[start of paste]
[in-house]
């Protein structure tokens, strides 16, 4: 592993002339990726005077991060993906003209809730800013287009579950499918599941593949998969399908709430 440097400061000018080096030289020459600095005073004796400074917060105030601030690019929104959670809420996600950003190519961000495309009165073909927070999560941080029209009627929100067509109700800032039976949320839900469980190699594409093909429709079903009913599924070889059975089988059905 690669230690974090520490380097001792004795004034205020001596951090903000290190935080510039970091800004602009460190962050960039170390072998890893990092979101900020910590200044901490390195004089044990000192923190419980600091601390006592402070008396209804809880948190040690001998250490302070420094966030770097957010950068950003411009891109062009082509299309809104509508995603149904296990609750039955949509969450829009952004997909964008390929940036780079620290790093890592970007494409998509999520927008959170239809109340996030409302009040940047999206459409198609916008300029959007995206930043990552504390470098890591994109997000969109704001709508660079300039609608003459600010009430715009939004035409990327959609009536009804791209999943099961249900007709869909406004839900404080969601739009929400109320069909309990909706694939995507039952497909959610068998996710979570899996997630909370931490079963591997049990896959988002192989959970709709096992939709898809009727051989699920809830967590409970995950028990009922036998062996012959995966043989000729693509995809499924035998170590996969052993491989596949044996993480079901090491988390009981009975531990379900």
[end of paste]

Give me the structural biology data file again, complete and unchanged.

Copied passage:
[in-house]
């Protein structure tokens, strides 16, 4: 592993002339990726005077991060993906003209809730800013287009579950499918599941593949998969399908709430 440097400061000018080096030289020459600095005073004796400074917060105030601030690019929104959670809420996600950003190519961000495309009165073909927070999560941080029209009627929100067509109700800032039976949320839900469980190699594409093909429709079903009913599924070889059975089988059905 690669230690974090520490380097001792004795004034205020001596951090903000290190935080510039970091800004602009460190962050960039170390072998890893990092979101900020910590200044901490390195004089044990000192923190419980600091601390006592402070008396209804809880948190040690001998250490302070420094966030770097957010950068950003411009891109062009082509299309809104509508995603149904296990609750039955949509969450829009952004997909964008390929940036780079620290790093890592970007494409998509999520927008959170239809109340996030409302009040940047999206459409198609916008300029959007995206930043990552504390470098890591994109997000969109704001709508660079300039609608003459600010009430715009939004035409990327959609009536009804791209999943099961249900007709869909406004839900404080969601739009929400109320069909309990909706694939995507039952497909959610068998996710979570899996997630909370931490079963591997049990896959988002192989959970709709096992939709898809009727051989699920809830967590409970995950028990009922036998062996012959995966043989000729693509995809499924035998170590996969052993491989596949044996993480079901090491988390009981009975531990379900």